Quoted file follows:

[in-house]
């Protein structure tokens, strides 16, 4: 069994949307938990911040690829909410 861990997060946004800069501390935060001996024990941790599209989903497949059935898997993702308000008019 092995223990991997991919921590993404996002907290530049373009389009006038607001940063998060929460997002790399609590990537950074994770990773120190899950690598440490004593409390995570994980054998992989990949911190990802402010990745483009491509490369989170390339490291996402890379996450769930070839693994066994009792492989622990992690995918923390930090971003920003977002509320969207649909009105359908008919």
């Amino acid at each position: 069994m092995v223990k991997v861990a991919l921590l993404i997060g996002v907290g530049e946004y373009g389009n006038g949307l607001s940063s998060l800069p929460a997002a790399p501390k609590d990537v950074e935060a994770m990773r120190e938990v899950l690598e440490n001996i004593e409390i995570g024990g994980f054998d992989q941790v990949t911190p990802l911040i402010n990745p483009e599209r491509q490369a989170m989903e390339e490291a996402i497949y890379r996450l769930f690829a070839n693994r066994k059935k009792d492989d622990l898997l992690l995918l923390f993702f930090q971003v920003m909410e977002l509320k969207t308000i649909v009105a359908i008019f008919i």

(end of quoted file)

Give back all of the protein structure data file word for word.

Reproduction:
[in-house]
């Protein structure tokens, strides 16, 4: 069994949307938990911040690829909410 861990997060946004800069501390935060001996024990941790599209989903497949059935898997993702308000008019 092995223990991997991919921590993404996002907290530049373009389009006038607001940063998060929460997002790399609590990537950074994770990773120190899950690598440490004593409390995570994980054998992989990949911190990802402010990745483009491509490369989170390339490291996402890379996450769930070839693994066994009792492989622990992690995918923390930090971003920003977002509320969207649909009105359908008919």
């Amino acid at each position: 069994m092995v223990k991997v861990a991919l921590l993404i997060g996002v907290g530049e946004y373009g389009n006038g949307l607001s940063s998060l800069p929460a997002a790399p501390k609590d990537v950074e935060a994770m990773r120190e938990v899950l690598e440490n001996i004593e409390i995570g024990g994980f054998d992989q941790v990949t911190p990802l911040i402010n990745p483009e599209r491509q490369a989170m989903e390339e490291a996402i497949y890379r996450l769930f690829a070839n693994r066994k059935k009792d492989d622990l898997l992690l995918l923390f993702f930090q971003v920003m909410e977002l509320k969207t308000i649909v009105a359908i008019f008919i």